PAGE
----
Standard Chartered, which forecast the late-2013 revival in
palm oil prices, urged caution over expecting a continuation of a rally which
on Monday drove futures to their best close in 16 months.
The bank, which in July correctly called the rebound in palm
oil prices, listed some reasons to be more upbeat on the vegetable oil, including
taking a more upbeat view of Indian demand, which it had seen as a market weak
India's crude palm oil imports rose last year by 8.6% to
8.3m tonnes, underlining the country's place as the buyer, ahead of the
European Union and China.
And "we expect India's strong [palm] consumption to continue",
driven by population growth and higher incomes, and ideas of a potential drop
in domestic output of soybeans, the source of soyoil, the main rival vegetable
oil to palm oil, the bank said.
It quoted a forecast from India's Central Organisation for
Oil Industry and Trade that India's out of kaharif, or summer sown, soybeans
will drop by 500,000 tonnes, "which equates to around a 100,000-tonne loss in
Furthermore, inventories held by Malaysia, the second-ranked
palm producer and exporter, will "tighten in 2014", undermined by a reduced availability of cheap imports from
Malaysia which it uses to bolster supplies, and flat production in Sarawak and
Sabah, the top producing regions.
However, StanChart analyst Abah Ofon urged palm buyers
nonetheless to "lock in crude palm oil prices at current levels to protect
their margins against adverse downside moves in the second quarter of 2014".
The palm oil market faces "stiffer competition" from rival
oils - especially soyoil, given the prospect of a record soybean harvest in
South America, he said, keeping at 2,575 ringgit a tonne his forecast for Kuala
Lumpur palm oil prices this year.
Furthermore, there are concerns that "negative perceptions"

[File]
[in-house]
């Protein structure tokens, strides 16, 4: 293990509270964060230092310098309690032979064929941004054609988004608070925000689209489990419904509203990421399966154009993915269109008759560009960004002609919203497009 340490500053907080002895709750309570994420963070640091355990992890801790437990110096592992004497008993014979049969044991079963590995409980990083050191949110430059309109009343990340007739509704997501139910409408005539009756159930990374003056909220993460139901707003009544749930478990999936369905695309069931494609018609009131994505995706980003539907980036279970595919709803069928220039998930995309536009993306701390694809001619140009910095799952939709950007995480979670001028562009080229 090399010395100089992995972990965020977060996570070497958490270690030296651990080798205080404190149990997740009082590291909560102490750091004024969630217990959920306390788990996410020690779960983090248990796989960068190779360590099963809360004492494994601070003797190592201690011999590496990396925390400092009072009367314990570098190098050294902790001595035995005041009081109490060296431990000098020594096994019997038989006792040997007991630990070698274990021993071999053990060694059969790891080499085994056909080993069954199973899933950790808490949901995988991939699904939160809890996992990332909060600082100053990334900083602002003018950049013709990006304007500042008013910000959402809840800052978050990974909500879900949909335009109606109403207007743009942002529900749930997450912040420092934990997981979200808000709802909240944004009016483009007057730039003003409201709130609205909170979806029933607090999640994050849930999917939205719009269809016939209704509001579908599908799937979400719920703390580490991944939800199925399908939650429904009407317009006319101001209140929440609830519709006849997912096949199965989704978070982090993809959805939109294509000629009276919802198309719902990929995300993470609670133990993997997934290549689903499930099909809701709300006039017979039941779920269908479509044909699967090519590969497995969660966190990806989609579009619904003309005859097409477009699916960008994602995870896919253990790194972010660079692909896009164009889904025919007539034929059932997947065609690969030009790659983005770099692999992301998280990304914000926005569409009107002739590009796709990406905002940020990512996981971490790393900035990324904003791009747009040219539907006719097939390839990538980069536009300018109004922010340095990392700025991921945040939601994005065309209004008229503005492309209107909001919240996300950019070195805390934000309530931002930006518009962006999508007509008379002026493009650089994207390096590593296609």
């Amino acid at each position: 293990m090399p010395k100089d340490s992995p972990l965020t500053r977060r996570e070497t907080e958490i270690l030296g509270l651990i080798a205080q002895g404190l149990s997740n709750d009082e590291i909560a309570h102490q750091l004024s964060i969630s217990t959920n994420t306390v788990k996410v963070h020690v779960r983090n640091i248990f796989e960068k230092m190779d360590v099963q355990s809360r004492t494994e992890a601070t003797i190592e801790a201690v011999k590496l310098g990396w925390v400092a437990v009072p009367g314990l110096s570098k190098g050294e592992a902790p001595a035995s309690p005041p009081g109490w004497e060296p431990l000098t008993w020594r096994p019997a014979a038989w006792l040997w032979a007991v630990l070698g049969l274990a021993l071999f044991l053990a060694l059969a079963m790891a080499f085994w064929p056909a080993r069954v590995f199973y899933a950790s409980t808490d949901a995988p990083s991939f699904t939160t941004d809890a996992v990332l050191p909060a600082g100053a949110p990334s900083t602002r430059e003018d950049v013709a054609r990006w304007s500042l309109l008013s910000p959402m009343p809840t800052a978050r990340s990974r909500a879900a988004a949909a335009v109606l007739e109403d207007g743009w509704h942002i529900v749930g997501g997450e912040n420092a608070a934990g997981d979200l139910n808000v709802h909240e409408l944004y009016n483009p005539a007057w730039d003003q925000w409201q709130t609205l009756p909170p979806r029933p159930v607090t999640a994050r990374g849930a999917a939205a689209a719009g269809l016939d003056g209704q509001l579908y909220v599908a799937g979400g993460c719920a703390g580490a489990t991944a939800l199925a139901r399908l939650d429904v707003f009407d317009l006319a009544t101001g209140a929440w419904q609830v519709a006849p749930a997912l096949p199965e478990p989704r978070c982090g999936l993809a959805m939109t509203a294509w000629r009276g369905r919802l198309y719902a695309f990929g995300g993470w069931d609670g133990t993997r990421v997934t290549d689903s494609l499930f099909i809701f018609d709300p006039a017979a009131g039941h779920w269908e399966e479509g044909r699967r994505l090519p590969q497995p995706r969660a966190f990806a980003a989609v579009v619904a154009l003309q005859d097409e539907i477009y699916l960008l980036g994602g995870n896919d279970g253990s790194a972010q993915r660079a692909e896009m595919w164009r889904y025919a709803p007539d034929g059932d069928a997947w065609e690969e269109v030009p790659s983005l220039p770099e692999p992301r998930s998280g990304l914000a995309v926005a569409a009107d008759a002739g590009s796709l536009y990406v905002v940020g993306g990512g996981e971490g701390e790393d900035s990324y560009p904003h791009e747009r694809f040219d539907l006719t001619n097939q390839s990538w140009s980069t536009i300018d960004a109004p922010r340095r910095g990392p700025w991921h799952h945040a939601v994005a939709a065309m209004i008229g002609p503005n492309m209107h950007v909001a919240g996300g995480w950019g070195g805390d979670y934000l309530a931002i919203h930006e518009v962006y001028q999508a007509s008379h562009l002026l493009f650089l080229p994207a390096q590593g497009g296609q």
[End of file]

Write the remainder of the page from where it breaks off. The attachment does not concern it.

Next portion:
of palm oil are "gaining momentum in parts of Europe based on messaging about
its impact on health and the environment".
Some research links palm oil to higher rates of heart
disease, while the industry has long been the focus of attacks on claims over
the destruction of rainforest to make way for plantation land.
"A large European consumer we spoke to detailed that
consumer perceptions of products containing palm are souring in parts of
Europe, with major retailers choosing to launch CPO-free products," Mr Ofon said.
Palm oil futures on Monday settled at 2,682 ringgit a tonne
in Kuala Lumpur, up 0.7% on the day and the highest close since September 2012.
The rise was attributed to strong Malaysian exports so far
this month, which SGS pegged up 27% on those in the first half of February, underlining
the bumper growth, which rival cargo surveyor Intertek has placed at 32%.
"The revival in exports is mainly caused by tight oilseed
supplies, causing oilseed prices to hike," said Chee Tat at Singapore-based
broker Phillip Futures.
"As such, it provided an incentive to overseas buyers to
switch to palm oil as a cheaper food and biodiesel alternative."
Furthermore, the end of the northern hemisphere winter "will
encourage more buying of palm oil" for biodiesel, hence resulting in higher
demand for the commodity".
Palm oil's relatively high melting point makes it unsuitable
for making biofuels for winter use.